As part of the National Innovation and Science Agenda, Treasury has released an Exposure Draft Treasury Laws Amendment (2017 Enterprise Incentives No.2) Bill 2017 which seeks to amend the Corporations Act 2001 (Corporations Act) to implement 2 key changes which are designed to promote a culture of entrepreneurship and innovation and help reduce the stigma associated with business failure.
Creation of a “safe harbour” form personal liability for company directors
- Section 588G of the Corporations Act currently imposes personal liability on a director of a company for debts incurred by the company if at the time the debt is incurred there are reasonable grounds to suspect that the company is insolvent. A breach of the insolvent trading provisions may also result in criminal penalties being imposed on a director.
- The Exposure Draft Bill creates a ‘safe harbour’ for directors undertaking a restructure and protects them from personal liability – but only in certain circumstances.
- Broadly speaking, in order to qualify for ‘safe harbour’ protection, directors must show that they have taken a course of action which, when objectively judged, is reasonably likely to lead to a better outcome for the company and its creditors (as compared to an administration, winding up, a scheme, deed of company arrangement or receivership). The Exposure Draft Bill includes a non-exhaustive list of factors which may qualify as appropriate steps, including obtaining expert advice and preparing a restructuring plan.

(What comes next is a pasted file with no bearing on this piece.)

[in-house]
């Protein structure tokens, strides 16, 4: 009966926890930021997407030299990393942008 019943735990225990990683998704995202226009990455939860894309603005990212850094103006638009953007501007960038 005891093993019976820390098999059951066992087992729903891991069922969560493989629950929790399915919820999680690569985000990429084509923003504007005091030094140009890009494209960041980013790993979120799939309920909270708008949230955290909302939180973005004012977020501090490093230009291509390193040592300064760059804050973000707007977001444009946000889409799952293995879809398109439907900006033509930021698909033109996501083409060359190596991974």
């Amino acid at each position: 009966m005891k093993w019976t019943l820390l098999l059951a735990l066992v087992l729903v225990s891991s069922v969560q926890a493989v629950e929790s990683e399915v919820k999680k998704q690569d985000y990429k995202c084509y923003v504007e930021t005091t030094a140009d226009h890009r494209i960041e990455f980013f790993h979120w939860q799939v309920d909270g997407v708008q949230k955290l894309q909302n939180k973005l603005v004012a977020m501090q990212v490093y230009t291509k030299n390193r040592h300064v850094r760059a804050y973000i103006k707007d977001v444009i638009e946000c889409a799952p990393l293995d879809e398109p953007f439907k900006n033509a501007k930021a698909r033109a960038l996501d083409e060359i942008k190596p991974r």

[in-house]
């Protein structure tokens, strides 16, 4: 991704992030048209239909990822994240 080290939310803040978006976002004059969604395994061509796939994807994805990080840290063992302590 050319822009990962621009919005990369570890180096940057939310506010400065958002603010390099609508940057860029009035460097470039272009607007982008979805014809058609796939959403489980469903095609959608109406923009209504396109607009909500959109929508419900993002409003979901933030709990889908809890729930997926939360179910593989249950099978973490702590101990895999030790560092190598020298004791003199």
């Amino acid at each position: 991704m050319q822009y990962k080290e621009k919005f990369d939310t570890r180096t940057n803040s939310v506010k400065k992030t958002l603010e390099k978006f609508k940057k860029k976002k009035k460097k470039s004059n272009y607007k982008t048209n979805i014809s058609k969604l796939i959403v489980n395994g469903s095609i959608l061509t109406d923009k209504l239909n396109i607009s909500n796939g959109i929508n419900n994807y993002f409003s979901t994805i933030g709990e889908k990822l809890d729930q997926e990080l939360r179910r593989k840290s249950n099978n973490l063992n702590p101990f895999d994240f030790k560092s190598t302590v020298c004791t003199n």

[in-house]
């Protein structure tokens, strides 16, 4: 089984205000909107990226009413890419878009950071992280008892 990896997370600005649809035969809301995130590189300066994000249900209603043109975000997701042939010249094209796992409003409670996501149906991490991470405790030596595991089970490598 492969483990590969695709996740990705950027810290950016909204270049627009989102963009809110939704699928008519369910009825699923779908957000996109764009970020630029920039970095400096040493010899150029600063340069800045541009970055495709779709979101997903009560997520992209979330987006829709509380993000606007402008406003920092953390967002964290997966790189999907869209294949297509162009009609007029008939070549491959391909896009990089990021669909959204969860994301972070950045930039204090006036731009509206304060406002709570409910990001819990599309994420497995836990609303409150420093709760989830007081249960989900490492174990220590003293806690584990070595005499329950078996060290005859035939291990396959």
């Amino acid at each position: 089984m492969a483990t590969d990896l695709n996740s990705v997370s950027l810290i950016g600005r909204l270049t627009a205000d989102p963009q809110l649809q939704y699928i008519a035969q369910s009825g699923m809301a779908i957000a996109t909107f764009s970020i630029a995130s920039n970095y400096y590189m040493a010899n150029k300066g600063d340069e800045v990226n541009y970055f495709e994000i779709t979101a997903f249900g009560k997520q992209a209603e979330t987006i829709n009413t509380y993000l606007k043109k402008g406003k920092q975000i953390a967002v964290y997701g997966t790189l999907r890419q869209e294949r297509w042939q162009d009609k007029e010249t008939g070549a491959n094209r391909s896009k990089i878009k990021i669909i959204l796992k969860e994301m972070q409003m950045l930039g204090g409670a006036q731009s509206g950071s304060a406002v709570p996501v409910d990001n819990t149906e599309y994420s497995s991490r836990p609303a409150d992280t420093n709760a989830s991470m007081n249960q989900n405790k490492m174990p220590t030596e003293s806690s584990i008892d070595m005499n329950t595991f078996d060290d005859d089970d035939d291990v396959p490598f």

- According to Treasury, this change will drive cultural change amongst company directors by encouraging them to engage early with financial hardship, keep control of their company and take reasonable risks to facilitate the company’s recovery instead of placing the company prematurely into voluntary administration or liquidation.
Stay on ipso facto clauses during a formal restructure
- The Exposure Draft Bill also proposes to make certain ipso facto clauses unenforceable if a company has entered into a formal insolvency process.
- An ipso facto clause is a clause which gives a party to a contract the right to terminate, suspend or amend a contract on the basis of event triggers, such as the company entering into an external administration, and the ipso facto clauses targeted by the Exposure Draft Bill are those which apply, regardless of continued payment or performance of the contract.
- Importantly, the stay will not apply to certain financial products as set out in the Exposure Draft Bill and certain types of contracts and rights set out in Treasury’s explanatory document.
- According to Treasury, the aim of this reform is to prevent ipso facto clauses from reducing the scope for a successful restructure or preventing the sale of the business as a going concern.
Comments on the Exposure Draft Bill are due by 24 April 2017.
See also Treasury’s media release dated 28 March 2017.